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Nicolas Cage can't make listless 'The Runner' a winner

Nicolas Cage can't make listless 'The Runner' a winner
Nicolas Cage and Connie Nielson in "The Runner." (Patti Perret / Alchemy)

The welcome prospect of seeing Nicolas Cage return to the kind of prestige vehicle befitting an Oscar winner goes unrealized in "The Runner," a hollow, listless political drama that could have been a contender.

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Set in the aftermath of the 2010 BP oil spill in the Gulf of Mexico, the film stars Cage as an idealistic Louisiana congressman whose senatorial ambitions are derailed when one of his extramarital dalliances catches up with him.

Tossed out by his relentlessly driven wife (Connie Nielsen doing her best Lady Macbeth), he goes about rebuilding his personal post-Katrina life with the support of his former consultant (Sarah Paulson).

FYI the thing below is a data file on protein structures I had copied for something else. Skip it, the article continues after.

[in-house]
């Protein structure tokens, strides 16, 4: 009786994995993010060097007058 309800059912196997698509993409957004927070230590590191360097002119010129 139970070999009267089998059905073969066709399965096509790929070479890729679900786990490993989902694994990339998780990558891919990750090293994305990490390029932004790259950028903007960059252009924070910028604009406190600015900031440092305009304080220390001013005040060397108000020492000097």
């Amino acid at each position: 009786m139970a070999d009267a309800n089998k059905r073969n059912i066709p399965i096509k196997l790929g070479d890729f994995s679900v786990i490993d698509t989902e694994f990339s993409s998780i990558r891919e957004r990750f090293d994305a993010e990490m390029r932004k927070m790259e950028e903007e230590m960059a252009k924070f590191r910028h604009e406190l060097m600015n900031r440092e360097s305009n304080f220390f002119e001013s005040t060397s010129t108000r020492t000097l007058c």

Directed and written by producer Austin Stark, this first feature is clearly going after the smart redemptive dramas that Sidney Lumet and Alan J. Pakula were making in the '70s and '80s.

But in Stark's hands, the plodding film goes awfully heavy on script exposition and all too light on character depth, leaving Cage and company — including a smartly cast Peter Fonda as his been-there, done-that alcoholic dad — to come up with their own complexity.

Although Cage's performance errs a bit too much on the side of achingly stoic, it nevertheless feels genuine. "The Runner" may not have taken him to the place he needed to be, but at least he's headed in the right direction.

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"The Runner"

MPAA rating: R for language, sexual material.

Running time: 1 hour, 30 minutes.

Playing: Sundance Sunset, Los Angeles. Also on VOD.

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